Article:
Warning: These 3 Stocks Could Cut Their Dividends in 2019

Slate Office REIT (TSX:SOT.UN), American Hotel Income Properties REIT (TSX:HOT.UN), and one other company could disappoint income investors in 2019.

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It’s every income investor’s worst nightmare. Yes, I’m talking about the dreaded dividend cut.

Some investors try to avoid this fate by steering clear of high-yield stocks altogether, but limiting your investing universe to companies yielding 5% or less can really impact the total income generated by the portfolio. Besides, Canada has dozens of safe and dependable income sources paying anywhere from 5% to 10% annually.

The secret is taking a look underneath the hood rather than just kicking the tires. Companies that cut their payouts will usually give investors many warning signs. Unfortunately, optimistic investors don’t want to hear about a impending dividend cut, so these red flags get ignored.

Here are three stocks in danger of cutting their generous payouts in 2019.

Diversified Royalty

Diversified Royalty (TSX:DIV) owns the kind of assets many investors like. It acquires top-line royalties from asset-lite companies in exchange for a one-time fee. Deals so far include well-known brands like Mr. Lube, Air Miles, and Sutton Real Estate. The company then pays out virtually all earnings back to shareholders and borrows the cash each time it acquires a new royalty stream.

Unfortunately, the Air Miles acquisition has been a bit of a dud thus far. Air Miles reported growth in miles issued over its last two quarters, but that came after six consecutive quarters of declines.

When Diversified acquired Air Miles a little over a year ago, management made the decision to raise enough cash to cover more potential deals. This pushed the payout ratio to over 100%. Unfortunately, another deal hasn’t happened yet.

The payout ratio currently sits at approximately 116%, which is never something you want to see. On the other hand, there’s plenty of cash just sitting idle on the balance sheet, easily enough to cover the shortfall for a long time. Still, investors should be a little cautious here.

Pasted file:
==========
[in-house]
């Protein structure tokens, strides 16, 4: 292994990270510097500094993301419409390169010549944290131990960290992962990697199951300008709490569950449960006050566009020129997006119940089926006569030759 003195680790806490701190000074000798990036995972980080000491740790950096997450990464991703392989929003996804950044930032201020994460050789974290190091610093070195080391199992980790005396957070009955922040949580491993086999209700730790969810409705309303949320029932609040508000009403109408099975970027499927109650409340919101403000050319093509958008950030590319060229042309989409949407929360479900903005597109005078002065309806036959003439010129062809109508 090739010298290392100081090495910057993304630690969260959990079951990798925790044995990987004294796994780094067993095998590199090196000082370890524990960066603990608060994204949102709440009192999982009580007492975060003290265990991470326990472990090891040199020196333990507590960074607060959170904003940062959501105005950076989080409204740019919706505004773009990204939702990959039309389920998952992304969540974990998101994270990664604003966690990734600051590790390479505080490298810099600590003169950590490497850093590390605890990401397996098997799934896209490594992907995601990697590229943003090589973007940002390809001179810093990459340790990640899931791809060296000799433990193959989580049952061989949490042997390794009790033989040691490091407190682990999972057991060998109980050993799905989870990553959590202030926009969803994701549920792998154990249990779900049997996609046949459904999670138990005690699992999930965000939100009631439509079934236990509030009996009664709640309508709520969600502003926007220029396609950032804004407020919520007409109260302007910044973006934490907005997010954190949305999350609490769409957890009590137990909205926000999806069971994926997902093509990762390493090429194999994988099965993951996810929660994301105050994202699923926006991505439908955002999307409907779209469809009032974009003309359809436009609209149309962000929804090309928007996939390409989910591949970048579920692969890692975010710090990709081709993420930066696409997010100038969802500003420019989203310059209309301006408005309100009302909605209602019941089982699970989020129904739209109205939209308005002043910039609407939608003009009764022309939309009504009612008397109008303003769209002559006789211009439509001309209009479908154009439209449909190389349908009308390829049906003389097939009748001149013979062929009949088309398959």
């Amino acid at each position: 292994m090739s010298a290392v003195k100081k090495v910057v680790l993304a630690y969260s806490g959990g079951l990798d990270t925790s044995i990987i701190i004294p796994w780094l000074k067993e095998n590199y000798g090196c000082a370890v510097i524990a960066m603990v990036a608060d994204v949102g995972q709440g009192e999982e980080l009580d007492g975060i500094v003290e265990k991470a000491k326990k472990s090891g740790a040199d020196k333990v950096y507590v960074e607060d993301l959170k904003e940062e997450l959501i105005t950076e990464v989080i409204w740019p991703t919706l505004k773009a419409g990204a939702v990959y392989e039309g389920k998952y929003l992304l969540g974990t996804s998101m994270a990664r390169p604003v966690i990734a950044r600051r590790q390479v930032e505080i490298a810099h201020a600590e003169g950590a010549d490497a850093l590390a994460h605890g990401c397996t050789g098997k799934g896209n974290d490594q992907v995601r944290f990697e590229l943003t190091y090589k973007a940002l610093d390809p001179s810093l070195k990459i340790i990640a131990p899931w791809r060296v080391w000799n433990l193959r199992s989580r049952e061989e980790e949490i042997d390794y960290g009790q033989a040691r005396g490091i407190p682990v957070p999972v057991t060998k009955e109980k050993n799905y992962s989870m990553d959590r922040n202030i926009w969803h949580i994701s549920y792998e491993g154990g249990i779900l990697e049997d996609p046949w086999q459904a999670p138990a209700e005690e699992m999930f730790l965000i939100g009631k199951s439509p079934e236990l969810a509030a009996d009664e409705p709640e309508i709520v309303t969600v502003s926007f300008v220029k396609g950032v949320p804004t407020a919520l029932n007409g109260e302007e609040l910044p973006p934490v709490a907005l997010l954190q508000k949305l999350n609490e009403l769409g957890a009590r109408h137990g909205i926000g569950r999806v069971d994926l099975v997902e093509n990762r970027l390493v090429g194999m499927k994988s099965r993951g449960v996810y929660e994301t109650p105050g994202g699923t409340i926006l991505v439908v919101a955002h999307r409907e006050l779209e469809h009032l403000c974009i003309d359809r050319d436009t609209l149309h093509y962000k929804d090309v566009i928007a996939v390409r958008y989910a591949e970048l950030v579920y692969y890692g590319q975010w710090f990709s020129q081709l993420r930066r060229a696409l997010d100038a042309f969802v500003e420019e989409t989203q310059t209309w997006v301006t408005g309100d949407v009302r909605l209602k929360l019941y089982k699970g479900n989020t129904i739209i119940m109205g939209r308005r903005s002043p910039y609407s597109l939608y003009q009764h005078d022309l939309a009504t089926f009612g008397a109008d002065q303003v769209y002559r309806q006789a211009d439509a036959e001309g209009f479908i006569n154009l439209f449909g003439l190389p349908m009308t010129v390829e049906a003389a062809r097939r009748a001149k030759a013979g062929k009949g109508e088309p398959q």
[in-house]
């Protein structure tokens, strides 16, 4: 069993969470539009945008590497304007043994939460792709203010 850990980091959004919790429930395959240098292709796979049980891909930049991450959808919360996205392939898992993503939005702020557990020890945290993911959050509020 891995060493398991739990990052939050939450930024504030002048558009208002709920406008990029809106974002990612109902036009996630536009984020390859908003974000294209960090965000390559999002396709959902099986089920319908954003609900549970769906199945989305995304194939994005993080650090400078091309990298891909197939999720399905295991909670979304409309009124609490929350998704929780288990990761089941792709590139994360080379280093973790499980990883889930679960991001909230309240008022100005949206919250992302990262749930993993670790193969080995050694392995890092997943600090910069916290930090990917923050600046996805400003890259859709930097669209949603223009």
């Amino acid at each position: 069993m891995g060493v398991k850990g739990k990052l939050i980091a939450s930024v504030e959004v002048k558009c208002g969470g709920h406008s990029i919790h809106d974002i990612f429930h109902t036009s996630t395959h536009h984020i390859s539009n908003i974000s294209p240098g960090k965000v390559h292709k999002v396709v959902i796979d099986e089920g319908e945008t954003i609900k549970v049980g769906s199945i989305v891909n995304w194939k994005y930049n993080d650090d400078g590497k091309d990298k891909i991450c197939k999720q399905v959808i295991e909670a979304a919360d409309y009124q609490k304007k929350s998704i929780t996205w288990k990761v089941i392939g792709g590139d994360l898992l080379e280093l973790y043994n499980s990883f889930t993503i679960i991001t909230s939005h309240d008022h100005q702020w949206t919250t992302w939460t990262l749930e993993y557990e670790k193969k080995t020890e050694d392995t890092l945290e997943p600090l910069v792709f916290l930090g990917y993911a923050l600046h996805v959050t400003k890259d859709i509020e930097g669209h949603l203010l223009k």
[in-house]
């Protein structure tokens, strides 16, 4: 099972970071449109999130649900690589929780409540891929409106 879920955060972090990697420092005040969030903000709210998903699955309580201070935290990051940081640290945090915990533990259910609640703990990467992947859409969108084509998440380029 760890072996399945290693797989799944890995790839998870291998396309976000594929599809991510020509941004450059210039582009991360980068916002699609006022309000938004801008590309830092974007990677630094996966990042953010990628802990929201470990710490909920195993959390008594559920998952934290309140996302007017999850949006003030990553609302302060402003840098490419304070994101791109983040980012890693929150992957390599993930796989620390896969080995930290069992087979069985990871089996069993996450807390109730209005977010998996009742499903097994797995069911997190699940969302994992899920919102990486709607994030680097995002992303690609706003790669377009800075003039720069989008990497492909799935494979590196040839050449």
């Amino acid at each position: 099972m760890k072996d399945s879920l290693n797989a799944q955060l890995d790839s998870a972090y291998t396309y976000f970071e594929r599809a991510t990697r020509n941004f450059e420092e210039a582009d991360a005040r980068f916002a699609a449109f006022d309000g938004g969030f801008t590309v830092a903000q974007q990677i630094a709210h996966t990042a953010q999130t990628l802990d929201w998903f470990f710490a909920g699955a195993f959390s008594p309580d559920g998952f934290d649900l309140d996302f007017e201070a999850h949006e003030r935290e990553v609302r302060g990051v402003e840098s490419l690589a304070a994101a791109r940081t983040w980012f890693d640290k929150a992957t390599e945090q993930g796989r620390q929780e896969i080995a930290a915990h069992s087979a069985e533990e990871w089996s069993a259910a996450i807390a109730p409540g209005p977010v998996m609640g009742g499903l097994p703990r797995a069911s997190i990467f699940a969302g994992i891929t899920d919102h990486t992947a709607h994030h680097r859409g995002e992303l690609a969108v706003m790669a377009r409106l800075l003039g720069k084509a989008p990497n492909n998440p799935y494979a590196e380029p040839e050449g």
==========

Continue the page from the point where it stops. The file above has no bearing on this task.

Slate Office

Slate Office REIT’s (TSX:SOT.UN) dividend immediately looks too good to be true. The yield just passed 12%.

The company has been on an acquisition tear in 2018, picking up some $500 million worth of property. This includes an expansion outside Canada for the first time, entering the Chicago office market.

One problem with all these deals is they’ve left the balance sheet in weak shape. Slate’s debt-to-assets ratio is approaching 55%; most REIT analysts like to see that number below 50%. You do not want to have too much debt in a rising interest rate environment.

Slate has also been paying out more than it earns on an adjusted funds from operations (AFFO) basis for months now. In its most recent quarter, it earned $0.17 per share in AFFO. Distributions totaled $0.1825 in the period for a 110% payout ratio. That isn’t good.

American Hotel

American Hotel Income Properties (TSX:HOT.UN) also pays a massive dividend. Its monthly payout is US$0.054, which translates into a 13.6% yield.

Shares have been battered lately because the company released tepid quarterly numbers. It also has a debt problem, with its debt-to-assets ratio surpassing 60%. Other red flags include the company replacing the outgoing CEO with his brother and the long-term problem of more travelers choosing options like AirBnb over traditional hotel rooms.

2018’s payout ratio is expected to be approximately 100%. Management projects the payout ratio will drop to around 95% in 2019 as recently renovated rooms start earning again. It’s obvious the market doesn’t share the company’s optimism.

The bottom line

I’d rank American Hotel Properties and Slate Office REIT as having a high chance of cutting the dividend in 2019, while Diversified Royalty’s payout is a little more secure. Still, the fact remains; investors putting their cash in companies that pay more than 100% of earnings back to shareholders are taking a major risk.

This article represents the opinion of the writer, who may disagree with the “official” recommendation position of a Motley Fool premium service or advisor. We’re Motley! Questioning an investing thesis — even one of our own — helps us all think critically about investing and make decisions that help us become smarter, happier, and richer, so we sometimes publish articles that may not be in line with recommendations, rankings or other content.

Fool contributor Nelson Smith has no position in any of the stocks mentioned.

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